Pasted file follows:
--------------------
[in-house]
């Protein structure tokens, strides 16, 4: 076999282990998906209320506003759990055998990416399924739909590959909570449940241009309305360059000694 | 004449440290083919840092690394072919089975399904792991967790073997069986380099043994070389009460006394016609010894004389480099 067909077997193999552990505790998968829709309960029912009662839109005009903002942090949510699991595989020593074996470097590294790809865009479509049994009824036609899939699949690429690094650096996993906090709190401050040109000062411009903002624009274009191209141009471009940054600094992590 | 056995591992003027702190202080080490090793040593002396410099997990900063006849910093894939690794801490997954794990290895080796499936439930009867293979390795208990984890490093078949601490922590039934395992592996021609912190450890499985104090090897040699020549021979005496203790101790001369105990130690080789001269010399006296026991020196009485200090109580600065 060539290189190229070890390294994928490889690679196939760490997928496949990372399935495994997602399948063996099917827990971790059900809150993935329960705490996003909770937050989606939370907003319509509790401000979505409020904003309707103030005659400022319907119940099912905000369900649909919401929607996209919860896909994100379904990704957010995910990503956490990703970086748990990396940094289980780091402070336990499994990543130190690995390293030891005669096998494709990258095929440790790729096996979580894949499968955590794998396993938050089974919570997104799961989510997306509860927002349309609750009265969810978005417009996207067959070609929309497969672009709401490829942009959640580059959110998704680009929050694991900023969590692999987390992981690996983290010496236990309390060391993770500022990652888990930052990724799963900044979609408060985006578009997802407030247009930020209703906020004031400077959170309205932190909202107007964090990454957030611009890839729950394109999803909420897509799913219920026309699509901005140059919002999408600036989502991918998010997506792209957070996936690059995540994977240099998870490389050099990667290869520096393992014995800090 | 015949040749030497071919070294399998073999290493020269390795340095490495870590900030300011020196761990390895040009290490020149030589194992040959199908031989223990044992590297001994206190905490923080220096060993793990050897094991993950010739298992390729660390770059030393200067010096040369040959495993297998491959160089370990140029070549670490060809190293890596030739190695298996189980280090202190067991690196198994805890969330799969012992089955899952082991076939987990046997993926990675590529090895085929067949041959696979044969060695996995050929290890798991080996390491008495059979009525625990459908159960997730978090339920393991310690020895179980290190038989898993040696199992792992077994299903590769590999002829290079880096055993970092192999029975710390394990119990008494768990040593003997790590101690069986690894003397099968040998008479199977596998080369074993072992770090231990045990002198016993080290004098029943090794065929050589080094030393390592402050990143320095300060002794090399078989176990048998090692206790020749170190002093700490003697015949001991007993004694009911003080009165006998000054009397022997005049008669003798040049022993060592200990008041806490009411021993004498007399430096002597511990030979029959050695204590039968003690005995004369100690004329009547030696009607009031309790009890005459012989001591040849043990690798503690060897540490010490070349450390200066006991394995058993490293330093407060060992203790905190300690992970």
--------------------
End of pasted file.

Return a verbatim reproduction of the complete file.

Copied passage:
[in-house]
């Protein structure tokens, strides 16, 4: 076999282990998906209320506003759990055998990416399924739909590959909570449940241009309305360059000694 | 004449440290083919840092690394072919089975399904792991967790073997069986380099043994070389009460006394016609010894004389480099 067909077997193999552990505790998968829709309960029912009662839109005009903002942090949510699991595989020593074996470097590294790809865009479509049994009824036609899939699949690429690094650096996993906090709190401050040109000062411009903002624009274009191209141009471009940054600094992590 | 056995591992003027702190202080080490090793040593002396410099997990900063006849910093894939690794801490997954794990290895080796499936439930009867293979390795208990984890490093078949601490922590039934395992592996021609912190450890499985104090090897040699020549021979005496203790101790001369105990130690080789001269010399006296026991020196009485200090109580600065 060539290189190229070890390294994928490889690679196939760490997928496949990372399935495994997602399948063996099917827990971790059900809150993935329960705490996003909770937050989606939370907003319509509790401000979505409020904003309707103030005659400022319907119940099912905000369900649909919401929607996209919860896909994100379904990704957010995910990503956490990703970086748990990396940094289980780091402070336990499994990543130190690995390293030891005669096998494709990258095929440790790729096996979580894949499968955590794998396993938050089974919570997104799961989510997306509860927002349309609750009265969810978005417009996207067959070609929309497969672009709401490829942009959640580059959110998704680009929050694991900023969590692999987390992981690996983290010496236990309390060391993770500022990652888990930052990724799963900044979609408060985006578009997802407030247009930020209703906020004031400077959170309205932190909202107007964090990454957030611009890839729950394109999803909420897509799913219920026309699509901005140059919002999408600036989502991918998010997506792209957070996936690059995540994977240099998870490389050099990667290869520096393992014995800090 | 015949040749030497071919070294399998073999290493020269390795340095490495870590900030300011020196761990390895040009290490020149030589194992040959199908031989223990044992590297001994206190905490923080220096060993793990050897094991993950010739298992390729660390770059030393200067010096040369040959495993297998491959160089370990140029070549670490060809190293890596030739190695298996189980280090202190067991690196198994805890969330799969012992089955899952082991076939987990046997993926990675590529090895085929067949041959696979044969060695996995050929290890798991080996390491008495059979009525625990459908159960997730978090339920393991310690020895179980290190038989898993040696199992792992077994299903590769590999002829290079880096055993970092192999029975710390394990119990008494768990040593003997790590101690069986690894003397099968040998008479199977596998080369074993072992770090231990045990002198016993080290004098029943090794065929050589080094030393390592402050990143320095300060002794090399078989176990048998090692206790020749170190002093700490003697015949001991007993004694009911003080009165006998000054009397022997005049008669003798040049022993060592200990008041806490009411021993004498007399430096002597511990030979029959050695204590039968003690005995004369100690004329009547030696009607009031309790009890005459012989001591040849043990690798503690060897540490010490070349450390200066006991394995058993490293330093407060060992203790905190300690992970």